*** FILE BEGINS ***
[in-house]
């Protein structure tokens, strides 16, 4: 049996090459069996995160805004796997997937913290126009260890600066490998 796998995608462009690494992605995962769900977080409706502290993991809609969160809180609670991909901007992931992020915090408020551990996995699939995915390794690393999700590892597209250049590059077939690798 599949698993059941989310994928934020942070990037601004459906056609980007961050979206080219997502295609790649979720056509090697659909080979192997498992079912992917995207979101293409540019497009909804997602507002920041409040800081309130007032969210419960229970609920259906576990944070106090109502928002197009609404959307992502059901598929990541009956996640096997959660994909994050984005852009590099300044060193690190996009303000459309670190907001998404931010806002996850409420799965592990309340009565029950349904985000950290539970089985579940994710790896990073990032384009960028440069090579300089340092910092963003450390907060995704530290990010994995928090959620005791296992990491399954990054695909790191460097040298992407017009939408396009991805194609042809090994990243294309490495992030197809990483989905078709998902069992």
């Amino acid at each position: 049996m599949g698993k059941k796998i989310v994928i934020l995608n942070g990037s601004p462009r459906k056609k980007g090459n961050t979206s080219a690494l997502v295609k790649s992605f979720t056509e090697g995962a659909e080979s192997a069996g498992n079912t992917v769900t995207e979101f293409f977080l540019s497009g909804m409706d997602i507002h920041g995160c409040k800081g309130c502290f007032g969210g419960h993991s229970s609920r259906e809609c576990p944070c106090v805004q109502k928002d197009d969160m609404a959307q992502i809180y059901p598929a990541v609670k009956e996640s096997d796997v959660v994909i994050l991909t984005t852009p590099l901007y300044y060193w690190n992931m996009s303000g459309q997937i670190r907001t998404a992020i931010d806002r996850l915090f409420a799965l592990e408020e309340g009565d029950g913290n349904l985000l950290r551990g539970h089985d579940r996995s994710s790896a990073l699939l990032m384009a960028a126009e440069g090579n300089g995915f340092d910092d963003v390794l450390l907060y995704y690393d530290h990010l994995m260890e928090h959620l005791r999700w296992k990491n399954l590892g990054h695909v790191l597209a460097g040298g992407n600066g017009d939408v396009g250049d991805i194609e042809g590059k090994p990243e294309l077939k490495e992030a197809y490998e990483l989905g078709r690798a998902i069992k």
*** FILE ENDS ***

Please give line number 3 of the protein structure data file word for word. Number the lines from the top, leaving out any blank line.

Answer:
């Amino acid at each position: 049996m599949g698993k059941k796998i989310v994928i934020l995608n942070g990037s601004p462009r459906k056609k980007g090459n961050t979206s080219a690494l997502v295609k790649s992605f979720t056509e090697g995962a659909e080979s192997a069996g498992n079912t992917v769900t995207e979101f293409f977080l540019s497009g909804m409706d997602i507002h920041g995160c409040k800081g309130c502290f007032g969210g419960h993991s229970s609920r259906e809609c576990p944070c106090v805004q109502k928002d197009d969160m609404a959307q992502i809180y059901p598929a990541v609670k009956e996640s096997d796997v959660v994909i994050l991909t984005t852009p590099l901007y300044y060193w690190n992931m996009s303000g459309q997937i670190r907001t998404a992020i931010d806002r996850l915090f409420a799965l592990e408020e309340g009565d029950g913290n349904l985000l950290r551990g539970h089985d579940r996995s994710s790896a990073l699939l990032m384009a960028a126009e440069g090579n300089g995915f340092d910092d963003v390794l450390l907060y995704y690393d530290h990010l994995m260890e928090h959620l005791r999700w296992k990491n399954l590892g990054h695909v790191l597209a460097g040298g992407n600066g017009d939408v396009g250049d991805i194609e042809g590059k090994p990243e294309l077939k490495e992030a197809y490998e990483l989905g078709r690798a998902i069992k």